New parties the world over are using technology to enhance democratic engagement, and the UK could be nextby Geoff Mulgan / December 30, 2014 / Leave a comment
This is an exciting moment for new parties in Europe, such as the UK Independence Party, Germany’s Alternative fuer Deutschland, the Finns Party and the Sweden Democrats, all of whom are benefitting from anger and distrust directed against incumbent politicians and elites. Many of them have now progressed to become serious contenders for power.
Most of the debate about these parties has focused on their programmes—populist, anti-European Union and anti-immigrant. There has been much less attention paid to what kind of parties these are—their structure, and the methods used to organise themselves and promote their message—and what other kinds of party might emerge in years to come.
Most of the newer parties on the populist right are very traditional in their methods, made up of local branches, national conferences and predominantly middle-aged, white male leaderships. But other new parties are radically reinventing how they work and may point to a very different future for the political party, both mainstream and otherwise. Five Star in Italy is best known elsewhere for being the creation of comedian Beppe Grillo—but just as interesting is the internet-based decision-making structure at its core. For example, choices for its parliamentary candidates were made through an online vote involving tens of thousands of registered party members. The Pirate Parties in Iceland, Germany and Sweden pioneered what they call “Liquid Democracy,” a way for members and the wider public to take part in every decision. Democracy OS in Argentina is a sophisticated digital platform that allows citizens to propose and shape policy ideas online, a system being used by the new Partido de la Red.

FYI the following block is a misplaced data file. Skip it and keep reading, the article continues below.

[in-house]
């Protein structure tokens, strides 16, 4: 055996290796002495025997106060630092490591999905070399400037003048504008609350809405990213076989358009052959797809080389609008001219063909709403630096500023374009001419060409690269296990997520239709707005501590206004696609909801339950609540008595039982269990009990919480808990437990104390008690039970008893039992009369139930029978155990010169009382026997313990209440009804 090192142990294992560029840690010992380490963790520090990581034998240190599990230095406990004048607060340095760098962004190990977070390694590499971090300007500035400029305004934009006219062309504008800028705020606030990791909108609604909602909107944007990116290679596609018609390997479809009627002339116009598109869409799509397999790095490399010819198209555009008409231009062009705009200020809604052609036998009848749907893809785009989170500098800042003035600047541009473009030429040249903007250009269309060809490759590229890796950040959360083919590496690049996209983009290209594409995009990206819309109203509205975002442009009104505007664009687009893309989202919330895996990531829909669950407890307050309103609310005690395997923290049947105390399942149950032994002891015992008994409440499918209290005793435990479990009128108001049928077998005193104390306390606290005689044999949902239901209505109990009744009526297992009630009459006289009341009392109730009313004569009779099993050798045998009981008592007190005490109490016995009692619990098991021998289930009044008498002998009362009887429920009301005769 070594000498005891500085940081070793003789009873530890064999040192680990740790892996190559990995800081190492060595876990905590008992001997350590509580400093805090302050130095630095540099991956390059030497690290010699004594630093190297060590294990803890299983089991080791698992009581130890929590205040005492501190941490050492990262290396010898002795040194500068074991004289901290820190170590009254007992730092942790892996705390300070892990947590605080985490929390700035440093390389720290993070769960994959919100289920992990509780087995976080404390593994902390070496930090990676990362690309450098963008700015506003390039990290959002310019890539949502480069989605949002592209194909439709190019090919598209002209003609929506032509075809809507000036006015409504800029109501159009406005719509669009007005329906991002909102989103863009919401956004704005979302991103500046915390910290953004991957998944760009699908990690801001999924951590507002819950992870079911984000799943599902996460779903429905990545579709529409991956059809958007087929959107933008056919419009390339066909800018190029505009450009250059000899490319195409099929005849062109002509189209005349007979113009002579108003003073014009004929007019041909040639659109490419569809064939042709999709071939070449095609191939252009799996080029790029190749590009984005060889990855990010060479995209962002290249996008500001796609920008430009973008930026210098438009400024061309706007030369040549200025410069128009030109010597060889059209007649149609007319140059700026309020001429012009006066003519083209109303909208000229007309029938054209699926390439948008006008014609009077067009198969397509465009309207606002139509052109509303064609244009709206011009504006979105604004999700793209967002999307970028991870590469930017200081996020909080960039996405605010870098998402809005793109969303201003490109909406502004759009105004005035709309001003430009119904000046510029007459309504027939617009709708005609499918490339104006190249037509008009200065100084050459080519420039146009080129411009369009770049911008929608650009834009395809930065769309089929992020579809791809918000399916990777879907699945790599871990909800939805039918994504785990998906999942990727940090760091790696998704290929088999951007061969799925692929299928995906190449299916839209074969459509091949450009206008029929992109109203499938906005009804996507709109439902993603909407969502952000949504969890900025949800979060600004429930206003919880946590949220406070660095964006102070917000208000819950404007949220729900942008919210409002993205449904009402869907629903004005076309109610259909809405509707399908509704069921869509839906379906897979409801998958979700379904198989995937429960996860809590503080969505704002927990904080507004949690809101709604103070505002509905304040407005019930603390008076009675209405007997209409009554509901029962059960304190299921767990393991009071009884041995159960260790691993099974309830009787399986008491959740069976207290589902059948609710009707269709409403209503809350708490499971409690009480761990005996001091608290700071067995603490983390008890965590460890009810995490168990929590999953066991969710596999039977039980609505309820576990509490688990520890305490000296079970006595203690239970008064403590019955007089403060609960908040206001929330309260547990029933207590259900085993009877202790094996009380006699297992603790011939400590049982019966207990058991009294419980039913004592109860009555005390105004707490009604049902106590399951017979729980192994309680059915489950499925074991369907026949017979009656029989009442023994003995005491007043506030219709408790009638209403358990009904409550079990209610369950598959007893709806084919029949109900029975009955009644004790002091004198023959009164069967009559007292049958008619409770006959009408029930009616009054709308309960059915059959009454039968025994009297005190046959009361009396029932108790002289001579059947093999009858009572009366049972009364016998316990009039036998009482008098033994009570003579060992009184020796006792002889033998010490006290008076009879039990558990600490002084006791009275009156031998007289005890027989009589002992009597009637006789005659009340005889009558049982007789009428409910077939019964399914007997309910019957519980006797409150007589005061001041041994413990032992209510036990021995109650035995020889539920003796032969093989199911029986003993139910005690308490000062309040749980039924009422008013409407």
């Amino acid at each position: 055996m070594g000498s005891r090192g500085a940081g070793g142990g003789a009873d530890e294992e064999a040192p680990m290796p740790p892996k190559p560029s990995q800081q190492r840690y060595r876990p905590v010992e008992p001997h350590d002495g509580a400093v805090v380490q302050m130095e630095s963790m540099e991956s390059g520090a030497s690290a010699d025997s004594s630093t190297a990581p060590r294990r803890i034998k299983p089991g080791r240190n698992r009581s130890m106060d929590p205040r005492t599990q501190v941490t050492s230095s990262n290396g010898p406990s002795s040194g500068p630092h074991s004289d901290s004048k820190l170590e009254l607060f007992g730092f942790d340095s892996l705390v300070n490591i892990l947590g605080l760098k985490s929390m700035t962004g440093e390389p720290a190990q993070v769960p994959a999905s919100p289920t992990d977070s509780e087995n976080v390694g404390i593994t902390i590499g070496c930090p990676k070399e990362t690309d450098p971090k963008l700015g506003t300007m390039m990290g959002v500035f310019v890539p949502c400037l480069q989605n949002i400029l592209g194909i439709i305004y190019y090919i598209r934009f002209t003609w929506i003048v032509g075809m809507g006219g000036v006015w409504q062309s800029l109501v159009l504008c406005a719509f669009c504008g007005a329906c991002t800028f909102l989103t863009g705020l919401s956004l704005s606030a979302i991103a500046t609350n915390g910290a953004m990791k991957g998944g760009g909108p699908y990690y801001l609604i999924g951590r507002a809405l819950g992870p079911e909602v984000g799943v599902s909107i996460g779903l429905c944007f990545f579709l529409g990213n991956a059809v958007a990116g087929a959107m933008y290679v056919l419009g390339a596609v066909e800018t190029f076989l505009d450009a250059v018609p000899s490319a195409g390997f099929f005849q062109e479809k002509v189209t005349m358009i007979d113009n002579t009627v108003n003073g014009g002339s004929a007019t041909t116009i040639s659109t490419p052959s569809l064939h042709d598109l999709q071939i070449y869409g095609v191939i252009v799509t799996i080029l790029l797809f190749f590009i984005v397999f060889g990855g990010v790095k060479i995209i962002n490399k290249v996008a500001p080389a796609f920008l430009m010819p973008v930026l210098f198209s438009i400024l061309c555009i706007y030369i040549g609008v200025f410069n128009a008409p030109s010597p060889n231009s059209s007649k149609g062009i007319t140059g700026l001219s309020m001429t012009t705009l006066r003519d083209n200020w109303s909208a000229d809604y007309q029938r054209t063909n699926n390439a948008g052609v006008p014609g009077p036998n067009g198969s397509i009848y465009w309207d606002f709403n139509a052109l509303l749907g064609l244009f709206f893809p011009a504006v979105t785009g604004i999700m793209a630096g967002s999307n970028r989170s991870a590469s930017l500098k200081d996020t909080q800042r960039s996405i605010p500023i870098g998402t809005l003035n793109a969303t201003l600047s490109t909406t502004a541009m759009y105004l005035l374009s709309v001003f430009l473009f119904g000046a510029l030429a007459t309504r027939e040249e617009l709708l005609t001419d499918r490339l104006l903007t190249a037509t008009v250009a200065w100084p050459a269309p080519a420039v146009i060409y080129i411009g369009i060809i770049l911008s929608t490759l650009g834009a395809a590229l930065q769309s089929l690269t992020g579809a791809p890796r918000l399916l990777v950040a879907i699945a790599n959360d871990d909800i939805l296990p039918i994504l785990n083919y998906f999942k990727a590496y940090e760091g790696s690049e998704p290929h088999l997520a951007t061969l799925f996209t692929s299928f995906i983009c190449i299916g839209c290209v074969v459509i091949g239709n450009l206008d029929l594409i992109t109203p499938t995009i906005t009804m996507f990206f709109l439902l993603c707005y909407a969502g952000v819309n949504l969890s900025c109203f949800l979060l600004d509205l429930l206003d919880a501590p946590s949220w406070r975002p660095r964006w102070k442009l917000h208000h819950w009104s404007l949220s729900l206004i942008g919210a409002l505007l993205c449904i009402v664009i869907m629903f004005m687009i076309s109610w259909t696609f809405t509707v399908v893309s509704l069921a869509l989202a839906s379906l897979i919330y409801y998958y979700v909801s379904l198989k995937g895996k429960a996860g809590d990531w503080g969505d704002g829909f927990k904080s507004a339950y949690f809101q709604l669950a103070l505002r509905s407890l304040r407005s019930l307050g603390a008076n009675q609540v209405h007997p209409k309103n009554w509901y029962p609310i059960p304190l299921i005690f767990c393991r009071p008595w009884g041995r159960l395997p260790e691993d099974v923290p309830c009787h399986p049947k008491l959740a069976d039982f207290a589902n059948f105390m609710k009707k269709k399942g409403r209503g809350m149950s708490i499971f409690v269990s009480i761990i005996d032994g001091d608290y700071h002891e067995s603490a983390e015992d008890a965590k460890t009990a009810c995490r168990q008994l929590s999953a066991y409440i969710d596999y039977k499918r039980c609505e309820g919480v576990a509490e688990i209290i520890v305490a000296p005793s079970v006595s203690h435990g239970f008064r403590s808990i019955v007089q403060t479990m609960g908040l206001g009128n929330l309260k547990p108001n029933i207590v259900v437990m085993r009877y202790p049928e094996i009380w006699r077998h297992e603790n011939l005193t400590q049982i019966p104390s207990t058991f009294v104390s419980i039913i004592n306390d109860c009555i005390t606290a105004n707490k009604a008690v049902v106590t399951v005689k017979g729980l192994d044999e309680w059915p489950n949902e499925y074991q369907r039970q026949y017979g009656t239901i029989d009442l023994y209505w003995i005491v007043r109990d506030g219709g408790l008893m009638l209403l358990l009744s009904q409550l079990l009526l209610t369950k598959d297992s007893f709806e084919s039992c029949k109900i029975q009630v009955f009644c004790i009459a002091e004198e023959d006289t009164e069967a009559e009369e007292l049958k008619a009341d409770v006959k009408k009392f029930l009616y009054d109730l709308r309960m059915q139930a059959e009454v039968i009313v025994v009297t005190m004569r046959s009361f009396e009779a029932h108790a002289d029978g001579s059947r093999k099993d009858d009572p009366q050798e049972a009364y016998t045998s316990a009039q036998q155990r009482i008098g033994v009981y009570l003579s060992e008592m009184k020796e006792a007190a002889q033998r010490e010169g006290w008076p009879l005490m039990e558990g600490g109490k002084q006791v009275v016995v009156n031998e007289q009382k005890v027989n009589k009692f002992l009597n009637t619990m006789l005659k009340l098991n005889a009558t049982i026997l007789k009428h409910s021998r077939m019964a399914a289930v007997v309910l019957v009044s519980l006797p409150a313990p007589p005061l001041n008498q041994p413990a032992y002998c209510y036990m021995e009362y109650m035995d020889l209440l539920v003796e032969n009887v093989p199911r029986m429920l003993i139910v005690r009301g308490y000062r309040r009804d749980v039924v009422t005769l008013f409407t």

Podemos in Spain is rapidly emerging as one of Europe’s most impressive parties, combining mass public support (they currently lead in the polls, on around 30 per cent), serious policy prescriptions (the Financial Times columnist Wolfgang Münchau recently praised them for having one of the most coherent approaches to post-crisis economic management), and, again, a radical use of the internet to involve supporters. Like many of the other parties, it rose to prominence thanks to leaders who had gained exposure in other areas—in this case, Pablo Iglesias, a professor who regularly appeared on TV.
For all of these parties the internet offers a way to bypass discredited elites. Podemos’s slogan during the 2014 European Parliament election campaign was…